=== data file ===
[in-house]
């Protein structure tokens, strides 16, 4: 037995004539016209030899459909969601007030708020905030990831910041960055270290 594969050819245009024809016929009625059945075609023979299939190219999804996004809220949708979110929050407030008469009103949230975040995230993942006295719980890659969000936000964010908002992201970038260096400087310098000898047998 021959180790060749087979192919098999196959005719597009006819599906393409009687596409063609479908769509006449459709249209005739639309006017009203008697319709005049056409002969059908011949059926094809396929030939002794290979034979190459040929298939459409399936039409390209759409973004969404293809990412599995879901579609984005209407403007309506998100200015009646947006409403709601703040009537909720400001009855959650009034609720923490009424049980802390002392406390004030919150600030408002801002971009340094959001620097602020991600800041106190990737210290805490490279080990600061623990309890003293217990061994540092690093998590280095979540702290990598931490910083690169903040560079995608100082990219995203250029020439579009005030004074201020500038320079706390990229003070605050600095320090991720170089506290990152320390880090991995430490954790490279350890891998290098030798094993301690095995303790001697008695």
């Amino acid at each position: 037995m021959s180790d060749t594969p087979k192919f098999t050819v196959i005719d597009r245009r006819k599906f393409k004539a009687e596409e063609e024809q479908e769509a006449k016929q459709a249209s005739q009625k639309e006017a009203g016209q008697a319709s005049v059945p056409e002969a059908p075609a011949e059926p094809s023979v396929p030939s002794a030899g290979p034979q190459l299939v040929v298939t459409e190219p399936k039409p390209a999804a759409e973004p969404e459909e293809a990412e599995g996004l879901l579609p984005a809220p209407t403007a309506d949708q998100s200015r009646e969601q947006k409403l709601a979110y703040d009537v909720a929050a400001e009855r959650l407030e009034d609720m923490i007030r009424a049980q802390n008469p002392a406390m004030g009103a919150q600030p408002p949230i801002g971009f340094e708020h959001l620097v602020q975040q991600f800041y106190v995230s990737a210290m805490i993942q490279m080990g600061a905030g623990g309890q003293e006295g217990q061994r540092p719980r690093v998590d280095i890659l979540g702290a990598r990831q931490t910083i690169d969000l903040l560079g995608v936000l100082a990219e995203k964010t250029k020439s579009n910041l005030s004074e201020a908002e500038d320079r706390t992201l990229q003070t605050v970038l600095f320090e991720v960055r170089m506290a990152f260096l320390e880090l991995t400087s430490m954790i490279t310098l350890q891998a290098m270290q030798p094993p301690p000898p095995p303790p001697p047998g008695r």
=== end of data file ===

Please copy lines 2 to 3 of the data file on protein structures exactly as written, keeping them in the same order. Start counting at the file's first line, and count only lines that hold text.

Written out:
């Protein structure tokens, strides 16, 4: 037995004539016209030899459909969601007030708020905030990831910041960055270290 594969050819245009024809016929009625059945075609023979299939190219999804996004809220949708979110929050407030008469009103949230975040995230993942006295719980890659969000936000964010908002992201970038260096400087310098000898047998 021959180790060749087979192919098999196959005719597009006819599906393409009687596409063609479908769509006449459709249209005739639309006017009203008697319709005049056409002969059908011949059926094809396929030939002794290979034979190459040929298939459409399936039409390209759409973004969404293809990412599995879901579609984005209407403007309506998100200015009646947006409403709601703040009537909720400001009855959650009034609720923490009424049980802390002392406390004030919150600030408002801002971009340094959001620097602020991600800041106190990737210290805490490279080990600061623990309890003293217990061994540092690093998590280095979540702290990598931490910083690169903040560079995608100082990219995203250029020439579009005030004074201020500038320079706390990229003070605050600095320090991720170089506290990152320390880090991995430490954790490279350890891998290098030798094993301690095995303790001697008695």
């Amino acid at each position: 037995m021959s180790d060749t594969p087979k192919f098999t050819v196959i005719d597009r245009r006819k599906f393409k004539a009687e596409e063609e024809q479908e769509a006449k016929q459709a249209s005739q009625k639309e006017a009203g016209q008697a319709s005049v059945p056409e002969a059908p075609a011949e059926p094809s023979v396929p030939s002794a030899g290979p034979q190459l299939v040929v298939t459409e190219p399936k039409p390209a999804a759409e973004p969404e459909e293809a990412e599995g996004l879901l579609p984005a809220p209407t403007a309506d949708q998100s200015r009646e969601q947006k409403l709601a979110y703040d009537v909720a929050a400001e009855r959650l407030e009034d609720m923490i007030r009424a049980q802390n008469p002392a406390m004030g009103a919150q600030p408002p949230i801002g971009f340094e708020h959001l620097v602020q975040q991600f800041y106190v995230s990737a210290m805490i993942q490279m080990g600061a905030g623990g309890q003293e006295g217990q061994r540092p719980r690093v998590d280095i890659l979540g702290a990598r990831q931490t910083i690169d969000l903040l560079g995608v936000l100082a990219e995203k964010t250029k020439s579009n910041l005030s004074e201020a908002e500038d320079r706390t992201l990229q003070t605050v970038l600095f320090e991720v960055r170089m506290a990152f260096l320390e880090l991995t400087s430490m954790i490279t310098l350890q891998a290098m270290q030798p094993p301690p000898p095995p303790p001697p047998g008695r």